You can camp on the island (it’s primitive) or you can find accommodations in nearby Leland or Glen Arbor. We love staying at The Homestead, a beachfront resort in the heart of the Sleeping Bear Dunes. They offer a wide range of accommodations at different price points, and it’s pet-friendly, too.

Plan on extending your stay a bit if you visit, you’ll want to be sure to take some time to explore the stunning national lakeshore and the surrounding towns of Empire, Glen Arbor, and Leland.

Schedule a time to watch the sunset at the public beach in Empire; grab a burger at the infamous Art’s Tavern in Glen Arbor; visit the Cherry Republic and then head over to Fishtown in Leland.

Old Mission Lighthouse
Old Mission Lighthouse

Old Mission Point Lighthouse

If the sheer natural beauty of Traverse City’s Old Mission Peninsula isn’t enough, drive to the tip of this scenic peninsula.

Here, jutting out proudly into Grand Traverse Bay, you’ll find a popular Great Lakes lighthouse. 

The lighthouse at the end of Old Mission Point was built in 1870 as a replica of the Mama Juda Light, originally built on the Detroit River in 1866, but today it stands on its own as an iconic light on the northern Lake Michigan shore.

The drive to the light through seemingly endless cherry orchards and vineyards leads to a cute little house with a light on top which offers picturesque views of Lake Michigan.

Though it’s no longer active, visitors can still peer into the life of those who kept the light during its heyday. 

If You Go: This is another spot where you’ll want to stay at least one night.

There’s simply so much to do in the area from exploring the local wineries and breweries to hiking the trails abundant in the area to exploring downtown Traverse City.

You can stay on the peninsula, many of the local Traverse City wineries also offer accommodations. You can also opt to stay at a hotel or Bed and Breakfast in Traverse City.

Be sure and visit the Old Mission General Store and the Lavender Farm for some handmade soaps and oils.

We’re also fans of Chateau Chantal and Blackstar Farms wineries.  

Seul Choix Lighthouse
Seul Choix Lighthouse

Seul Choix Point Lighthouse

Built in 1892 and still operational, this 77-foot tall lighthouse guards a very treacherous stretch of Lake Michigan coastline.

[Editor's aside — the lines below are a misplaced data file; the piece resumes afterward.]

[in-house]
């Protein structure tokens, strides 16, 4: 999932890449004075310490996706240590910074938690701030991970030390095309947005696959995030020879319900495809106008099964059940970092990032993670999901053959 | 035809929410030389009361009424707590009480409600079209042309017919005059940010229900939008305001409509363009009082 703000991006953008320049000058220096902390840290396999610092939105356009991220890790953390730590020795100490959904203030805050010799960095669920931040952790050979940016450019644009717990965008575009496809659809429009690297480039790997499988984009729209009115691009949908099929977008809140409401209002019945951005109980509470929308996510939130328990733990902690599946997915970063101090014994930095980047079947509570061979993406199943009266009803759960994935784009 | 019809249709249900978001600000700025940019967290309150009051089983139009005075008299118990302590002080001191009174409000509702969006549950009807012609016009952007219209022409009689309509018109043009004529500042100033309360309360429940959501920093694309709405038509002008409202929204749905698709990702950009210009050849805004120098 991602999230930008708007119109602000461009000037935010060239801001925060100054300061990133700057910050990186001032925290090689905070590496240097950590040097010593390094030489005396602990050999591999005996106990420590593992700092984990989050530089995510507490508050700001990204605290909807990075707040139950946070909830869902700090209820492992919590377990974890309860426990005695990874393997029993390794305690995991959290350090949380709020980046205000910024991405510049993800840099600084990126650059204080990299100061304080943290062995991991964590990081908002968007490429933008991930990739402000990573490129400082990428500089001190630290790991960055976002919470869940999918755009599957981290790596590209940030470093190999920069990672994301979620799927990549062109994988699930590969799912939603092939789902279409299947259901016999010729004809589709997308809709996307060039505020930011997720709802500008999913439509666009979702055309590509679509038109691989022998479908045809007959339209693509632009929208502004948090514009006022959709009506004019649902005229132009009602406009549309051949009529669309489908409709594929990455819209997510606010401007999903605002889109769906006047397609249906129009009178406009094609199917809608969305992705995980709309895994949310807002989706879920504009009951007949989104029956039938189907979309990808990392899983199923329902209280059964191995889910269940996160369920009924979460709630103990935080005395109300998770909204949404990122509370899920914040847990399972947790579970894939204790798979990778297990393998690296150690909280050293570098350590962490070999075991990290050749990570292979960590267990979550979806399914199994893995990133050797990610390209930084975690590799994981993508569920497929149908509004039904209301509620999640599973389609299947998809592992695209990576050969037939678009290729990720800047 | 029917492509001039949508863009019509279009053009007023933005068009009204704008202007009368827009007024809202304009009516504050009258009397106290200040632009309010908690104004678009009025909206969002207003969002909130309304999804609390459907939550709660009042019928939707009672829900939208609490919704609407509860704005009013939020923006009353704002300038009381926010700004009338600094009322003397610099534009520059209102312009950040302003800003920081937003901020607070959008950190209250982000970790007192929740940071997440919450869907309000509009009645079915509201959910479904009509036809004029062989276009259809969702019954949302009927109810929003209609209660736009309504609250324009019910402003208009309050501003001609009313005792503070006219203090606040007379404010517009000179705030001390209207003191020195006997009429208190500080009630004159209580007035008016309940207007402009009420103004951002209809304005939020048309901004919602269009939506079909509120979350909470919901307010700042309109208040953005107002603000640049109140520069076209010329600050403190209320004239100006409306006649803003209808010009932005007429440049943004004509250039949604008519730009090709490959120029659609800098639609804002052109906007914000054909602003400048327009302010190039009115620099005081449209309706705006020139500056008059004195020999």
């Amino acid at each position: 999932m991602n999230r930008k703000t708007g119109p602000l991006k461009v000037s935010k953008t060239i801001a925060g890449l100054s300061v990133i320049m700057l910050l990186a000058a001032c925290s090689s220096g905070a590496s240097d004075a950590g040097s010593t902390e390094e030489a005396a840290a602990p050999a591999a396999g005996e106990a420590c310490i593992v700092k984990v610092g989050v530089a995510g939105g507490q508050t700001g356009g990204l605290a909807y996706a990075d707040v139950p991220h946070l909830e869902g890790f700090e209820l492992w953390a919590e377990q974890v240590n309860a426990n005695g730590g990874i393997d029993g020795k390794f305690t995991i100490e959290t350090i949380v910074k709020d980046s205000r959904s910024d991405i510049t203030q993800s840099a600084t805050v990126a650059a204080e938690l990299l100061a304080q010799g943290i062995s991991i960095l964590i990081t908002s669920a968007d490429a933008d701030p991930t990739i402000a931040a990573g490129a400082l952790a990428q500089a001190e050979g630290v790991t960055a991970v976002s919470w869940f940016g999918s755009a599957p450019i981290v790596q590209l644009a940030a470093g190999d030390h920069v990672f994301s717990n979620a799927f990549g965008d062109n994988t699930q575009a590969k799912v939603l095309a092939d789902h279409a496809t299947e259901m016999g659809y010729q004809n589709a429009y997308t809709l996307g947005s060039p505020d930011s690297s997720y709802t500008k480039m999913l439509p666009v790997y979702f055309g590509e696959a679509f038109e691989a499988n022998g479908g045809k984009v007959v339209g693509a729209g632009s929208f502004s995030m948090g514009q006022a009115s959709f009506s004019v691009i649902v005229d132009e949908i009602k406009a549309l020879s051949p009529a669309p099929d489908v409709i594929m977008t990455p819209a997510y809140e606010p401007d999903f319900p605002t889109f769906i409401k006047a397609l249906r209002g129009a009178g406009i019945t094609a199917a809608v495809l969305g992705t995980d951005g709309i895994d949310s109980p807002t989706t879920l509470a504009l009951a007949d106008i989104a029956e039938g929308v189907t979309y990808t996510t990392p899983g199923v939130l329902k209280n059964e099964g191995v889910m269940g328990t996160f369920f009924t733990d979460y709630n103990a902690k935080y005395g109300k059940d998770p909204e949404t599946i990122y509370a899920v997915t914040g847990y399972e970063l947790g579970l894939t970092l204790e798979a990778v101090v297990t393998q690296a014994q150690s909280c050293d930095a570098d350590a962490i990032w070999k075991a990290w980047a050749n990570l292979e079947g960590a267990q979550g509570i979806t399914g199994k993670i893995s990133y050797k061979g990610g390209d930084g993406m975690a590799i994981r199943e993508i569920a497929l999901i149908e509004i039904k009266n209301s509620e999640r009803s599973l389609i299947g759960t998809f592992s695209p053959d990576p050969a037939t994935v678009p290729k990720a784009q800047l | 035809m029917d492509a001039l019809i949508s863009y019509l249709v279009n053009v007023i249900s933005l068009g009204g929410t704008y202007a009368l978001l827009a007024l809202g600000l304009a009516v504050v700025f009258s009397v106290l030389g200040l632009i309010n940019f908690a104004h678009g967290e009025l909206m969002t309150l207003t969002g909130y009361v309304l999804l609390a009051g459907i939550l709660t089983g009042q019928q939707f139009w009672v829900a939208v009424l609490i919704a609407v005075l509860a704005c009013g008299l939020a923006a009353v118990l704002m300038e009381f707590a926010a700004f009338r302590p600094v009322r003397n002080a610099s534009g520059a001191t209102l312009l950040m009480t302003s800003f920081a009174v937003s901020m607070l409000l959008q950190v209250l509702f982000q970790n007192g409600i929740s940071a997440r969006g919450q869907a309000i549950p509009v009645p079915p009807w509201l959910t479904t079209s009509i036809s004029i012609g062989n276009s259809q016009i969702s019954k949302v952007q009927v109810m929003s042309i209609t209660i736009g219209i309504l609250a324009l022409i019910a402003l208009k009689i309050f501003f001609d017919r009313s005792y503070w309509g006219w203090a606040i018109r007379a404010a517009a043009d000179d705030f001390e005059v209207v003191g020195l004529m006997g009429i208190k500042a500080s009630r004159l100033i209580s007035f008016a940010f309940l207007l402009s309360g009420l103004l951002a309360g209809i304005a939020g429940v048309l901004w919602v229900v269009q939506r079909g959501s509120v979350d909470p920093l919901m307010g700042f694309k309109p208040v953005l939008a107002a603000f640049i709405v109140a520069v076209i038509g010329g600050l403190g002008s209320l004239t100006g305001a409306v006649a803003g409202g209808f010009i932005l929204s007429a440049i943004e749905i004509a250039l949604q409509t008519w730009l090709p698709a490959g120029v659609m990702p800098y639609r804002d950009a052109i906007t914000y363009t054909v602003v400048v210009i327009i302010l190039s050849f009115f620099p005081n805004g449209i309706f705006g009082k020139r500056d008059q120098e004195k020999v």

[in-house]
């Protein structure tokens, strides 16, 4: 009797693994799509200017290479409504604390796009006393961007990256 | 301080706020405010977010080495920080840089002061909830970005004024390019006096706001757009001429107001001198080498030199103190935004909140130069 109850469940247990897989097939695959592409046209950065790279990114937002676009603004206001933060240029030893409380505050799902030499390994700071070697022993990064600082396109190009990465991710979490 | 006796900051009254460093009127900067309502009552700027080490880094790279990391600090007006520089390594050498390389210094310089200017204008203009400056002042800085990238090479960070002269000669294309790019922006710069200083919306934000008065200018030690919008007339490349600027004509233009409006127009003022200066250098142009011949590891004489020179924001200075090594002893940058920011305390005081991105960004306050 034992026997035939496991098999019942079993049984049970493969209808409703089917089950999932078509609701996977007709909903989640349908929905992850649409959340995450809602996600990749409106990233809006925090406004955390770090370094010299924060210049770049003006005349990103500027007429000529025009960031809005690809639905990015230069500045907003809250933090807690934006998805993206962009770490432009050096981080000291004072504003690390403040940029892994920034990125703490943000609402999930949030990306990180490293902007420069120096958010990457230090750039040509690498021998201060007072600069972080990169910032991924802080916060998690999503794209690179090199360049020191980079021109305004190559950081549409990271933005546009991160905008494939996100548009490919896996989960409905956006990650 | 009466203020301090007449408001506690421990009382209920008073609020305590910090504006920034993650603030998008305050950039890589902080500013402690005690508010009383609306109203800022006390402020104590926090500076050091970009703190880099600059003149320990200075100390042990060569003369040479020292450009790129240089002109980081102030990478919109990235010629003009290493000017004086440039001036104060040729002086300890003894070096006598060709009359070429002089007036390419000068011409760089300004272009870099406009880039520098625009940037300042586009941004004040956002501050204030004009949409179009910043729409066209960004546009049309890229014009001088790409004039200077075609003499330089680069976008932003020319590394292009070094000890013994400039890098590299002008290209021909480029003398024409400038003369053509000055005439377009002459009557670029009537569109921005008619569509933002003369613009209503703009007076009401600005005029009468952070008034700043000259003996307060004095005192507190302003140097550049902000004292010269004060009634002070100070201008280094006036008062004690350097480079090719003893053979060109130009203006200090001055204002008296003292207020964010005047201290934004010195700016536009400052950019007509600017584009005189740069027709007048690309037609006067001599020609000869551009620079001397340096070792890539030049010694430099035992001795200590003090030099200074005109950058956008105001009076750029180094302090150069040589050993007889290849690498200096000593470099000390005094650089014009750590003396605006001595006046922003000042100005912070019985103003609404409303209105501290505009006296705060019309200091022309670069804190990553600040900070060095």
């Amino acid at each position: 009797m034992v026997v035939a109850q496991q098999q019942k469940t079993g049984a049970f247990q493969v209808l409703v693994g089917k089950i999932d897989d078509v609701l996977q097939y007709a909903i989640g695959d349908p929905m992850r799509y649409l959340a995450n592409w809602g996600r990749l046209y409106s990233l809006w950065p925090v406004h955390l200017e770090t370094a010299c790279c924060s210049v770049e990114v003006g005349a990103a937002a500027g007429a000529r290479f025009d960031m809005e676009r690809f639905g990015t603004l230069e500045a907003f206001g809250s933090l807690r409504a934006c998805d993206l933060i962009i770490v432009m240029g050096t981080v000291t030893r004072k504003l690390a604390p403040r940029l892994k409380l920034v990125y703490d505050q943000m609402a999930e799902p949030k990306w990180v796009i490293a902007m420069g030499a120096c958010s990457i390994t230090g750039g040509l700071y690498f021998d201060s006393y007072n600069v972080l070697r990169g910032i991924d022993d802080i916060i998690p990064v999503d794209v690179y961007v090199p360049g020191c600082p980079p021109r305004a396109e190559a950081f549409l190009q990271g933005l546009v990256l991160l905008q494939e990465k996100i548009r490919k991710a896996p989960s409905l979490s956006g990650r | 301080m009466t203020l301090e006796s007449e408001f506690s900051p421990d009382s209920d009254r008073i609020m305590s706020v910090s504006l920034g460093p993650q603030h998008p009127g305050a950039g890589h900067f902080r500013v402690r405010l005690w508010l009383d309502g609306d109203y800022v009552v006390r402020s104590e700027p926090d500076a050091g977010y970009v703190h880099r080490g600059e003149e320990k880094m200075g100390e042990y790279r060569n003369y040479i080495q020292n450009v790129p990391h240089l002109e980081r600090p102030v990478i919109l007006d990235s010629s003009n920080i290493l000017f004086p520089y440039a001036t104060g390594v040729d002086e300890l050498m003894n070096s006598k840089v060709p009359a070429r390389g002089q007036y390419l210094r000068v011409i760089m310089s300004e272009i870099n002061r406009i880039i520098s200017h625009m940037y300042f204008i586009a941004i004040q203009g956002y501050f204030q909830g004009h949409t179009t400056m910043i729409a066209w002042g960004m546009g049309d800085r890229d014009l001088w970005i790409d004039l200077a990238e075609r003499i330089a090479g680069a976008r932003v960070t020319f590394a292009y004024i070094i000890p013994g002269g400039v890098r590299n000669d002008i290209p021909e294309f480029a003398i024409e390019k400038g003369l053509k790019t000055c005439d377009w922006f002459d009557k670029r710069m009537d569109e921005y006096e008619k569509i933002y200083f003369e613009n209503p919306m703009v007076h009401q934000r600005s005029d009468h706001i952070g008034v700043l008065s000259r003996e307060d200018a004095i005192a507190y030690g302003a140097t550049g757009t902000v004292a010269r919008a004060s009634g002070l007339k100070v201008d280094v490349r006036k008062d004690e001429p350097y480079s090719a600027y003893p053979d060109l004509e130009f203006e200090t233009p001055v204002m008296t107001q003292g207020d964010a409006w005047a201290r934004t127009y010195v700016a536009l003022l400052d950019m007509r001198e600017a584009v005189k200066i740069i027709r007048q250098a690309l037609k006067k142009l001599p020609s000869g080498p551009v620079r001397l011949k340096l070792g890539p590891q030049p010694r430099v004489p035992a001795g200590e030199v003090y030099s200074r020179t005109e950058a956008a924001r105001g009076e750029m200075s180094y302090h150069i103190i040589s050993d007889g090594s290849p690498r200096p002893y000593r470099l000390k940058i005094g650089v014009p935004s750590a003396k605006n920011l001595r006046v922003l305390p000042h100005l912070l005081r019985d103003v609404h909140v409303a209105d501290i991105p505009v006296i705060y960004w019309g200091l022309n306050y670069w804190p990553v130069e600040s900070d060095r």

This area was once used by French traders and Native Americans as a harbor of refuge.

Located along the northern shore of Lake Michigan, the lighthouse is listed in the National Register of Historic Places. 

The Seul Choix Point Lighthouse guards the southern Lake Michigan coast of the Upper Peninsula in Gulliver.

Much like the White River Light Station, stories of unexplainable occurrences and spooky happenings make their way out of this destination, making it a favorite for those who take interest in the paranormal.

However, even those uninterested in ghost stories can appreciate the classic nautical style of the stark white light tower, and the lovely little brick home attached is where the keepers lived.

If You Go: This is a beautiful and quiet area in Michigan’s Upper Peninsula, but don’t be fooled: there is a lot to be seen here. Kitch-Iti-Kipi (or the Big Spring) is Michigan’s largest freshwater spring.

You can take a ride across this 40-foot deep, clear, emerald-green spring on a hand-pulled raft, where you can gaze down at the fishing swimming below.

It’s a must-see for anyone visiting the area so don’t miss it.  

You can read more about Kitch-Iti-Kipi here.

Grand Traverse Lighthouse on lake Michigan
Grand Traverse Lighthouse on lake Michigan

More Lake Michigan Lighthouses to See

Manistee’s North Pierhead Light
Grand Traverse Light
Pentwater Pierhead Lights
Charlevoix South Pier Light Station

About the Author
Bella DiMascio is a Content Editor for mymichiganbeach.com. She grew up in the Detroit suburb of Westland and later attended Western Michigan University in Kalamazoo where she majored in Communication Studies and minored in English: Writing. Creative writing has been a hobby and interest of Bella’s since she was in elementary school and she is thrilled to be using her talents to highlight the Great Lakes State. Outside of writing, Bella enjoys getting outside with her two Australian Shepherds,